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A buy to play/freemium MMO that can be completed within a week

TheScavengerTheScavenger Matrix, NYPosts: 911Member Uncommon

Most freemium MMOs and MMOs in general, take months to finish (especially if you raid or want highend items).

 

What about an MMO that can be completed within a week. The MMO would, instead of relying on release content...come out with DLC every week or multiple times a week (preferably). The DLC could vary in price, depending on how much content it has. Preferably this DLC content could be finished in a day or less.

 

If they released enough DLC to match a 15-20 dollar subscription, with a bunch of a dollar or whatever DLCs...and the game itself was free (or buy to play)...the company could get new players rather easily, and keep people playing with constant updates.

 

As it is...it takes months to finish an MMO (way too long)...and you tend to wait 3+ months for a major content update to come out. There are a couple companies that release monthly updates, but they aren't very common. And SOE releases major expansions quite often, but they are on the pricy side. Most are nearly the full price of a game. And again, they take far too long to complete. In this case, there would be a lot of DLC...but quick to finish and cheap to get.

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Comments

  • QuizzicalQuizzical Posts: 14,784Member Uncommon

    You want a game to be done in a week?  It took me two weeks to get far enough that I could draw a test pattern on the ground.  And that was even though I reused some code that I made before I started writing a proper game engine.  And there were lots of holes in the ground because things didn't line up properly.

    The problem is that there's a ton of code that gets used in many places in the game, and that has to be done before you can launch.  And it will probably be horribly buggy when you first do it, which forces you to massively change things later.  Your first content is just token stuff to see if other code works.  And when it doesn't, to try to figure out why it doesn't so that you can fix it.

    Furthermore, before a game launches, you can make radical changes to the game.  And you'll have to on many occasions, as you realize that a different approach is far more efficient, or you can't actually do what you wanted to do, or whatever.  Radical changes like that are a no-no after launch.

  • QuirhidQuirhid TamperePosts: 5,969Member Common

    Well, there's no avoiding the initial time and effort it takes to make the game, but churning out content every week would require some damn sophisticated and powerful tools and a pretty unique game design. It would really put pressure on the development team too.

    I skate to where the puck is going to be, not where it has been -Wayne Gretzky

  • nariusseldonnariusseldon santa clara, CAPosts: 22,441Member
    Originally posted by Quizzical

    You want a game to be done in a week?  It took me two weeks to get far enough that I could draw a test pattern on the ground.  And that was even though I reused some code that I made before I started writing a proper game engine.  And there were lots of holes in the ground because things didn't line up properly.

    The problem is that there's a ton of code that gets used in many places in the game, and that has to be done before you can launch.  And it will probably be horribly buggy when you first do it, which forces you to massively change things later.  Your first content is just token stuff to see if other code works.  And when it doesn't, to try to figure out why it doesn't so that you can fix it.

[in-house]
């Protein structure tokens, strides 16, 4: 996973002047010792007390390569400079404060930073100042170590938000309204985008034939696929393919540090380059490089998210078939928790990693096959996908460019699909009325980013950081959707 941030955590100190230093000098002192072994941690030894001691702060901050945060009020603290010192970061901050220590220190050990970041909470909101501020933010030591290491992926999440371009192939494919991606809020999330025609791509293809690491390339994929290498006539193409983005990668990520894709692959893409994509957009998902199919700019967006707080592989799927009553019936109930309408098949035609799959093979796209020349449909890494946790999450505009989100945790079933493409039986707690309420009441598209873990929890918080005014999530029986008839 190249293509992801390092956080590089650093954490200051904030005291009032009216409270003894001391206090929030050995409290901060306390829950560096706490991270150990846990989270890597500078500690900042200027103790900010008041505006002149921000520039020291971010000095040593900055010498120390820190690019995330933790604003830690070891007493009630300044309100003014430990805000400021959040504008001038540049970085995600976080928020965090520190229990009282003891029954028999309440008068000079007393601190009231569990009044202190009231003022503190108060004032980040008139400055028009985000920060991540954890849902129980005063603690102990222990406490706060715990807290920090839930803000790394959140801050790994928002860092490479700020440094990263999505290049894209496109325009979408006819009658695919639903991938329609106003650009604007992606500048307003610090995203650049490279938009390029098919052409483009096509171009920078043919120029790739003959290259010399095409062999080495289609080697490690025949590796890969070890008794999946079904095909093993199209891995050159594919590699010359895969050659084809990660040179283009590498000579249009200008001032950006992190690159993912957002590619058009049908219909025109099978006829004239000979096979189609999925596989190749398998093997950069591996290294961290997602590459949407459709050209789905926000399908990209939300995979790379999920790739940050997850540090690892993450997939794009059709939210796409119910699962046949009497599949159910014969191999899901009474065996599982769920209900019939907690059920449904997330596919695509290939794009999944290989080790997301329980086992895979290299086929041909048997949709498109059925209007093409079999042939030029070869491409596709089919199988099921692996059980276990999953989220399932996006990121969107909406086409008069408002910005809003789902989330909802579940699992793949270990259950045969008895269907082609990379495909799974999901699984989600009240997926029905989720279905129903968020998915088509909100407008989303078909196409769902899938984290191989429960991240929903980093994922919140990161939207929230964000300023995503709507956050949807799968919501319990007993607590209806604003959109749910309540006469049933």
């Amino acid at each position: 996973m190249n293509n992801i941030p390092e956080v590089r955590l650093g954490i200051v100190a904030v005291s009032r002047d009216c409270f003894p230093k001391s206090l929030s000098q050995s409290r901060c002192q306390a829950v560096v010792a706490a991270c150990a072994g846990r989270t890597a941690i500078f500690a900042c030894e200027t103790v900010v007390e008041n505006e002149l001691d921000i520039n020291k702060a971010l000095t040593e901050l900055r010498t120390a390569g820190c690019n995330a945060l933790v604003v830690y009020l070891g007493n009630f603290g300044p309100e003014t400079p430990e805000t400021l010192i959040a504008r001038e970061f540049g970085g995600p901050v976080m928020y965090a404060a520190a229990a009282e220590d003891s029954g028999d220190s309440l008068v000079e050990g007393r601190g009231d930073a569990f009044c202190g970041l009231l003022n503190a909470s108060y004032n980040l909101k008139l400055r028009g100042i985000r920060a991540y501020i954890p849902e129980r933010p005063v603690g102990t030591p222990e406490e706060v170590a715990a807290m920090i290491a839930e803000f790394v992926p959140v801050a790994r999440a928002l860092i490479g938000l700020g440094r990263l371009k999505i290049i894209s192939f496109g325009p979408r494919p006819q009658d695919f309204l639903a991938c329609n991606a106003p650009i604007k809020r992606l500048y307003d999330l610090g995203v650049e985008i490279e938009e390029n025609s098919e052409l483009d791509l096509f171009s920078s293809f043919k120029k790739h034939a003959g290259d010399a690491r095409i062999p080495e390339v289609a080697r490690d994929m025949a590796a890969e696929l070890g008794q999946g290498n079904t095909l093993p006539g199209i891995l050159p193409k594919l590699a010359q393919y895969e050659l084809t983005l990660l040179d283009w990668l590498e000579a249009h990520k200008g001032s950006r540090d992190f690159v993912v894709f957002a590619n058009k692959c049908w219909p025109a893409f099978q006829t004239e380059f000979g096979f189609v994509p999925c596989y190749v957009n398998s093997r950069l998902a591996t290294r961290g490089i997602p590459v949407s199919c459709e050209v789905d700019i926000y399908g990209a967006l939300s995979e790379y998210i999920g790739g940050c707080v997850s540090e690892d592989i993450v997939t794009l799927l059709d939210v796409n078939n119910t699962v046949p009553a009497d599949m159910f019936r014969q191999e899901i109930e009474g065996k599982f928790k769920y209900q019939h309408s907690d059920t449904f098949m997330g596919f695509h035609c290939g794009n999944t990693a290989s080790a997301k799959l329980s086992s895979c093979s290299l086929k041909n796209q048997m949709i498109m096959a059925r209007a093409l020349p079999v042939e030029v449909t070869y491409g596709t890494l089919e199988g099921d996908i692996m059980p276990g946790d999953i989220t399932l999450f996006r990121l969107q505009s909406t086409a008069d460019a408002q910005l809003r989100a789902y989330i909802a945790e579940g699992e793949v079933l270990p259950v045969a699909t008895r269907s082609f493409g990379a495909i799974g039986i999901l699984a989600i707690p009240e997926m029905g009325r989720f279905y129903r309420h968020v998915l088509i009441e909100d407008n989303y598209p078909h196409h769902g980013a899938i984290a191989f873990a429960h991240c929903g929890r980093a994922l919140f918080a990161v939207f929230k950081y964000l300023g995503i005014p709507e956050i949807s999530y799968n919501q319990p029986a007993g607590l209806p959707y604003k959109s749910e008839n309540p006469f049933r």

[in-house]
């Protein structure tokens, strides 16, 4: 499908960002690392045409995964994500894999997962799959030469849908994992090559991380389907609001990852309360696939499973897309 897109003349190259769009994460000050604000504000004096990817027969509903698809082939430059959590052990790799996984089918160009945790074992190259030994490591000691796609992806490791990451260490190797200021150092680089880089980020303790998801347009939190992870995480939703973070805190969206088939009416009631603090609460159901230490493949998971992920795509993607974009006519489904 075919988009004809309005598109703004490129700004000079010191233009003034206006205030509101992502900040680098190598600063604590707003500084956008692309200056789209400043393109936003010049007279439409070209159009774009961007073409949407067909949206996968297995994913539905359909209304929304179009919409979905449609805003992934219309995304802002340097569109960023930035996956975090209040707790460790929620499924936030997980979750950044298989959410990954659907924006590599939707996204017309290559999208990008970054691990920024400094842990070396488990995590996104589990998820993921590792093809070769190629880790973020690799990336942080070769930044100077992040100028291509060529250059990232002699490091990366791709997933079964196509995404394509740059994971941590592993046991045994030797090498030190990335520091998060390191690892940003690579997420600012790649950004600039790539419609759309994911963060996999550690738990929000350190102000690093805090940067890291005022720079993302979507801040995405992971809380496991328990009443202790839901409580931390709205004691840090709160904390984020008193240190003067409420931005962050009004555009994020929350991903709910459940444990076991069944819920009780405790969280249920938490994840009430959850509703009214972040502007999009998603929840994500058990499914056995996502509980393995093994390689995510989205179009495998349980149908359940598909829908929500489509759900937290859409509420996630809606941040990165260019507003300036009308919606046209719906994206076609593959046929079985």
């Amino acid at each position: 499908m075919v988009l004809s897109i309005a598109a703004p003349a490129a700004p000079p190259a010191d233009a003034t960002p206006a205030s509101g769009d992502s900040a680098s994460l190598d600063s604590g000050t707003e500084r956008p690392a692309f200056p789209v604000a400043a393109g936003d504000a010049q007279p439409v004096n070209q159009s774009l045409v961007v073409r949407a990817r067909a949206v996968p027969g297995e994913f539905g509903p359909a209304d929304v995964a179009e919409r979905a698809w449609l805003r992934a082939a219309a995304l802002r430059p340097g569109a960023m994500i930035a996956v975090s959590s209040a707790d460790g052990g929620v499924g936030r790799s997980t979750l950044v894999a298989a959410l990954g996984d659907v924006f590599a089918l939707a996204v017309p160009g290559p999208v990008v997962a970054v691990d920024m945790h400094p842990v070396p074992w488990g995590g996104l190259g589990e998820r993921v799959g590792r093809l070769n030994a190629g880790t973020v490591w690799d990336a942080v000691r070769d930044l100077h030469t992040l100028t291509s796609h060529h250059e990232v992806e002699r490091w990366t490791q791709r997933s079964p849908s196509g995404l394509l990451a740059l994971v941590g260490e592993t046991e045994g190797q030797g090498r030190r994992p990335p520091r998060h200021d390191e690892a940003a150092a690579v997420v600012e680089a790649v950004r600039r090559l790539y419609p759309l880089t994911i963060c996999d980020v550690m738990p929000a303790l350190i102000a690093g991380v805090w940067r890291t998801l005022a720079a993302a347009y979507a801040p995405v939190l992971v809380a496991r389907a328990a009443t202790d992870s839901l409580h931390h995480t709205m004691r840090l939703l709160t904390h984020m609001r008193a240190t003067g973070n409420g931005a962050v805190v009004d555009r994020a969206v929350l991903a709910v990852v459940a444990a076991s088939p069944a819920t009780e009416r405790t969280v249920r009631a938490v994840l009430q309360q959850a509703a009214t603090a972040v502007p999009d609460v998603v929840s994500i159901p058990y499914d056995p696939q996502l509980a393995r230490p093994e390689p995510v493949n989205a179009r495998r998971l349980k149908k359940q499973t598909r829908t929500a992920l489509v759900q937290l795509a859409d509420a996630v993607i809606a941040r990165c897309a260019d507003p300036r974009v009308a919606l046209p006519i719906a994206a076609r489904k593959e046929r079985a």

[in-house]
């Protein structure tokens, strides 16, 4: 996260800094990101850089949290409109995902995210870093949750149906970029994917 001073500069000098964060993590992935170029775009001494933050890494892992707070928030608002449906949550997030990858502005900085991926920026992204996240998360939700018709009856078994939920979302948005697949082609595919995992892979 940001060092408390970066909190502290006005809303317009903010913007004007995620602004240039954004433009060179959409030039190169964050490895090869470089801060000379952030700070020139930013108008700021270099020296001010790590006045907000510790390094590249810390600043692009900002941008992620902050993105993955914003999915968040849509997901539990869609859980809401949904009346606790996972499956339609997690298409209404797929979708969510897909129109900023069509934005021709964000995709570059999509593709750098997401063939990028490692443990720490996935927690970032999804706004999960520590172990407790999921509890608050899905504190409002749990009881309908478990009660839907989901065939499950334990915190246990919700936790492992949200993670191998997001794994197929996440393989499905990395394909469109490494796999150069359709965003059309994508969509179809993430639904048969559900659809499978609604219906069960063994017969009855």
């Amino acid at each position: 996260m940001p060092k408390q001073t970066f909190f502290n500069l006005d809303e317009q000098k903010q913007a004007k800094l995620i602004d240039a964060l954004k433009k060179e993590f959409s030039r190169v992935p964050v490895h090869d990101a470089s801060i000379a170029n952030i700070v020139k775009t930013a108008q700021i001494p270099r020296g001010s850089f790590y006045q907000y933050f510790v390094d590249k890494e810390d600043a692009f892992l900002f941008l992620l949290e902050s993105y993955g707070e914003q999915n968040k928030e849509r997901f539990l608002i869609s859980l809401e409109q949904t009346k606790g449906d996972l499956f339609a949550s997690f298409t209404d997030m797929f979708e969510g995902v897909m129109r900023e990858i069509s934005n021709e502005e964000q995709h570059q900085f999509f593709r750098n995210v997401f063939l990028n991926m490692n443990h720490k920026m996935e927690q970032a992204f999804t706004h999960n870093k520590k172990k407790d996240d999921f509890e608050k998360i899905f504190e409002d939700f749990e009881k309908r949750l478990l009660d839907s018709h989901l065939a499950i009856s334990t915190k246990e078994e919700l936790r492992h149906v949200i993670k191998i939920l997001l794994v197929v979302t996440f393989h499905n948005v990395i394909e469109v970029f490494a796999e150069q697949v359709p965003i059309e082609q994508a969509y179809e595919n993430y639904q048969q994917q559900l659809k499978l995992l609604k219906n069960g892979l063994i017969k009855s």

Furthermore, before a game launches, you can make radical changes to the game.  And you'll have to on many occasions, as you realize that a different approach is far more efficient, or you can't actually do what you wanted to do, or whatever.  Radical changes like that are a no-no after launch.

    So? What does amount of work have to do with entertainment duration?

    A movie took months to shoot, and a year to finish, and yet two hours to watch.

    A novel took months to a year to write, and in general can be read in a few hours.

     

  • QuizzicalQuizzical Posts: 14,784Member Uncommon
    Originally posted by Quirhid

    Well, there's no avoiding the initial time and effort it takes to make the game, but churning out content every week would require some damn sophisticated and powerful tools and a pretty unique game design. It would really put pressure on the development team too.

    It wouldn't be that hard to release some new content every week.  The problem is that it would typically be something like "we added two new kill ten rats quests".  Oh, and you can't do them very well that week because so many players are rushing to try out the new content.

  • QuizzicalQuizzical Posts: 14,784Member Uncommon
    Originally posted by nariusseldon
    Originally posted by Quizzical

    You want a game to be done in a week?  It took me two weeks to get far enough that I could draw a test pattern on the ground.  And that was even though I reused some code that I made before I started writing a proper game engine.  And there were lots of holes in the ground because things didn't line up properly.

    The problem is that there's a ton of code that gets used in many places in the game, and that has to be done before you can launch.  And it will probably be horribly buggy when you first do it, which forces you to massively change things later.  Your first content is just token stuff to see if other code works.  And when it doesn't, to try to figure out why it doesn't so that you can fix it.

    Furthermore, before a game launches, you can make radical changes to the game.  And you'll have to on many occasions, as you realize that a different approach is far more efficient, or you can't actually do what you wanted to do, or whatever.  Radical changes like that are a no-no after launch.

    So? What does amount of work have to do with entertainment duration?